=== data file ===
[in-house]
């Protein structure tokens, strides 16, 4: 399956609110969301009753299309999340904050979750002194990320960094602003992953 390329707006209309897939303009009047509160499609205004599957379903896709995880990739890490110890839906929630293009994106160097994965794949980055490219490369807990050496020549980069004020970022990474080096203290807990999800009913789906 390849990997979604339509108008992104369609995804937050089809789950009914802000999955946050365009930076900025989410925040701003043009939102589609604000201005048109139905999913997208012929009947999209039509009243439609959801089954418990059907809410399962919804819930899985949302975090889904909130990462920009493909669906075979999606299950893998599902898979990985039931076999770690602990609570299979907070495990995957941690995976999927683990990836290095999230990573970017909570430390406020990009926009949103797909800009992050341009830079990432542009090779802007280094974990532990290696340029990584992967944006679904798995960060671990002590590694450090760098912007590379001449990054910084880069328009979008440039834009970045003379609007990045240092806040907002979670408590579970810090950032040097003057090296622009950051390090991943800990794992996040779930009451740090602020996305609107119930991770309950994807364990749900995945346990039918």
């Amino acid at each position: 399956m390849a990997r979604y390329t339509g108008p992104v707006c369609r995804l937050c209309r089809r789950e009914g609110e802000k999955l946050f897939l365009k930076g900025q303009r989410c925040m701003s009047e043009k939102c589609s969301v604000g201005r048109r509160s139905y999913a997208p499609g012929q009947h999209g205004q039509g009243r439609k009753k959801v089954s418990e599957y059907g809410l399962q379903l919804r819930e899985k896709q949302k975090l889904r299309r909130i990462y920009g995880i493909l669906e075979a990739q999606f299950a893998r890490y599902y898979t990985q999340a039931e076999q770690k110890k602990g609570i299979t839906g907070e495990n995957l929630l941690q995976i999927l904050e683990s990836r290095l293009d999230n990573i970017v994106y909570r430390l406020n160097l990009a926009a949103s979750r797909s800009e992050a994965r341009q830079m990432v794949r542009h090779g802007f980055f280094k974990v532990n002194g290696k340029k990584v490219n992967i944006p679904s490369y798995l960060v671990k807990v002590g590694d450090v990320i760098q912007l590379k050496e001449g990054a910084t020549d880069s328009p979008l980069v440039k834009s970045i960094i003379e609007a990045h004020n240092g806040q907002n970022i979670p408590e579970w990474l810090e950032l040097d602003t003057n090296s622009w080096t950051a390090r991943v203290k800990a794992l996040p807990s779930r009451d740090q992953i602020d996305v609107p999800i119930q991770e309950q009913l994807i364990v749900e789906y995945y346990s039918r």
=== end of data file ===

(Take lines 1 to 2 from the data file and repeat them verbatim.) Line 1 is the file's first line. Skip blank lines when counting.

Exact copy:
[in-house]
């Protein structure tokens, strides 16, 4: 399956609110969301009753299309999340904050979750002194990320960094602003992953 390329707006209309897939303009009047509160499609205004599957379903896709995880990739890490110890839906929630293009994106160097994965794949980055490219490369807990050496020549980069004020970022990474080096203290807990999800009913789906 390849990997979604339509108008992104369609995804937050089809789950009914802000999955946050365009930076900025989410925040701003043009939102589609604000201005048109139905999913997208012929009947999209039509009243439609959801089954418990059907809410399962919804819930899985949302975090889904909130990462920009493909669906075979999606299950893998599902898979990985039931076999770690602990609570299979907070495990995957941690995976999927683990990836290095999230990573970017909570430390406020990009926009949103797909800009992050341009830079990432542009090779802007280094974990532990290696340029990584992967944006679904798995960060671990002590590694450090760098912007590379001449990054910084880069328009979008440039834009970045003379609007990045240092806040907002979670408590579970810090950032040097003057090296622009950051390090991943800990794992996040779930009451740090602020996305609107119930991770309950994807364990749900995945346990039918």